Asthma and Nasal Problems

Bad breathing habits can develop at a young age. They can be corrected at any age. Unfortunately, faulty breathing habits are not something our health system usually picks up on. But as a society they are costing us dearly.

 

 

 

 

 

Breathing Retraining naturally reduces asthma and allergy symptoms and need for relief medication by up to 96% 1

Asthma and chronic nasal problems such as stuffiness, mucus congestion and postnasal drip affect people of all ages, and can develop very early in life.  They impact sleep quality, general health and well-being, school and work performance, and can severely limit ability to enjoy sporting activities.  What many people are not aware of is that there is more than drug therapy and surgical procedures that can assist you to better manage your asthma and nasal problems. Understanding your condition and why you get asthma in the first place is a great help in both prevention and relief.

The link with your breathing pattern

What is common in all sufferers of asthma, hay fever and chronic nasal problems is they do not breathe correctly. They overbreathe. For instance, research has shown that asthmatics breathe 14 litres of air per minute when the normal is 5 litres1.

This overbreathing takes the form of mouth-breathing, upper-chest breathing, frequent yawning or sighing, a repetitive cough or breathing that is too fast or heavy through the nose. The normal rate of breathing is 8-12 breaths per minute. Most asthmatics breathe around 17.

Overbreathing and mouth-breathing impact the airways through dehydration of the lining, swelling and congestion, and produce allergic responses, such as histamine and mucus.  In asthmatics, overbreathing can also lead to a restriction of the airways (bronchospasm) and wheezing and breathlessness. This is because overbreathing depletes the body of carbon dioxide – a natural bronchodilator.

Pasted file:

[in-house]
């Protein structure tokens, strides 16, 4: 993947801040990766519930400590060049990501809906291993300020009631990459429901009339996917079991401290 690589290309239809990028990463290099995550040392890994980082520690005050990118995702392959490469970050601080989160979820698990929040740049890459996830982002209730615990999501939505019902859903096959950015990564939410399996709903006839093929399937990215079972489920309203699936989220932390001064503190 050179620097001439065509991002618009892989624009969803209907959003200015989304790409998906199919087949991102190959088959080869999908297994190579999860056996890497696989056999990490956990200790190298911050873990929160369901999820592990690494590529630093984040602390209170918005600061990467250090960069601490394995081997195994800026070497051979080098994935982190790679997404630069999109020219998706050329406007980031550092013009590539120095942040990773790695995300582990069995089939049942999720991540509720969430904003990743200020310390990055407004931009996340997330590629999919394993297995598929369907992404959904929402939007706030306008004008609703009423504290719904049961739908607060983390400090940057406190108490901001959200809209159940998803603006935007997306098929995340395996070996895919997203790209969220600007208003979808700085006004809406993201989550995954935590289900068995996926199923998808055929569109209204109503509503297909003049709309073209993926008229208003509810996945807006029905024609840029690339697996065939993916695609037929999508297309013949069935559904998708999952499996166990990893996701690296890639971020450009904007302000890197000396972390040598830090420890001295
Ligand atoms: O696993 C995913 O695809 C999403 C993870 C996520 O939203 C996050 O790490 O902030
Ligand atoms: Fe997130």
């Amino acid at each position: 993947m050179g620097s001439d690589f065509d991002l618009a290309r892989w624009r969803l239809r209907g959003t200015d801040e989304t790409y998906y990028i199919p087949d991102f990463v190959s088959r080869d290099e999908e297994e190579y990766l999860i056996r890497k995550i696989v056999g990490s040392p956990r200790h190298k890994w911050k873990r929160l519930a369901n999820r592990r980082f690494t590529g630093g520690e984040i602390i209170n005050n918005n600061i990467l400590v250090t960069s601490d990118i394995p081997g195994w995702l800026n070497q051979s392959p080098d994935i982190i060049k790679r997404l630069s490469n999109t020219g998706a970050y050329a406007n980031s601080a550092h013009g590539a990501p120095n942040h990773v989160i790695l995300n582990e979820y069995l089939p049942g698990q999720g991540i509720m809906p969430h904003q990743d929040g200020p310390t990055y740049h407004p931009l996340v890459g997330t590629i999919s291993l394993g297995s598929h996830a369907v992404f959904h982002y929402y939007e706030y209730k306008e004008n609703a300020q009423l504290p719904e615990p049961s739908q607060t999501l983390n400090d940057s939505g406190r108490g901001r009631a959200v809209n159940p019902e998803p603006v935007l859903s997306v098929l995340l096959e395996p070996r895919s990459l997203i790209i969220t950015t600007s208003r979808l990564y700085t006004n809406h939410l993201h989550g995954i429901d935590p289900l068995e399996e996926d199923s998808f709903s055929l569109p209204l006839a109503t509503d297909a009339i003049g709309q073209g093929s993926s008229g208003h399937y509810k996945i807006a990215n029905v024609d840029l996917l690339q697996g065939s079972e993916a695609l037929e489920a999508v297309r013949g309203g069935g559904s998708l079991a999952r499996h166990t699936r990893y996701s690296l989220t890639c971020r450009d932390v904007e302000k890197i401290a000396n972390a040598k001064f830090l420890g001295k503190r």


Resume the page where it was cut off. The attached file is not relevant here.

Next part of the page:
Poor breathing habits are often overlooked by health professionals as an underlying cause of respiratory ailments, despite the fact that research has demonstrated that asthmatics and chronic nasal sufferers breathe air at two or three times the normal rate.  Our health system tends to treat these conditions medically, without consideration as to what impact improved breathing may have on treatment outcomes.  Failure to correct faulty breathing habits comes at great cost to both the patient and to society.

Evidence base for breathing retraining

 GraphClinical trials have proven that breathing retraining can greatly assist asthma sufferers, offering significant relief of symptoms and reduced need for medication. The study conducted through the Mater Hospital in Brisbane (1994-95), using the Buteyko breathing method, was the first such study in the Western world. It showed the stunning result of a 71% reduction in symptoms and an average 96% reduction in bronchodilator use. (Bowler, MJA)

Similar studies of breathing techniques have now been conducted in many countries.

As a result of the now substantial evidence base for the efficacy of ‘breathing techniques’,  the Global Initiative for Asthma (GINA) has on page 40 of its newly published document titled ‘Global Strategy for Asthma Management and Prevention 2014 (Revision)’ 2 assigned breathing techniques an evidence level rating of 'A'. For evidence level ‘A’, the sources of evidence are: (a) randomised controlled trials (RCTs) and meta-analyses, and (b) a rich body of data.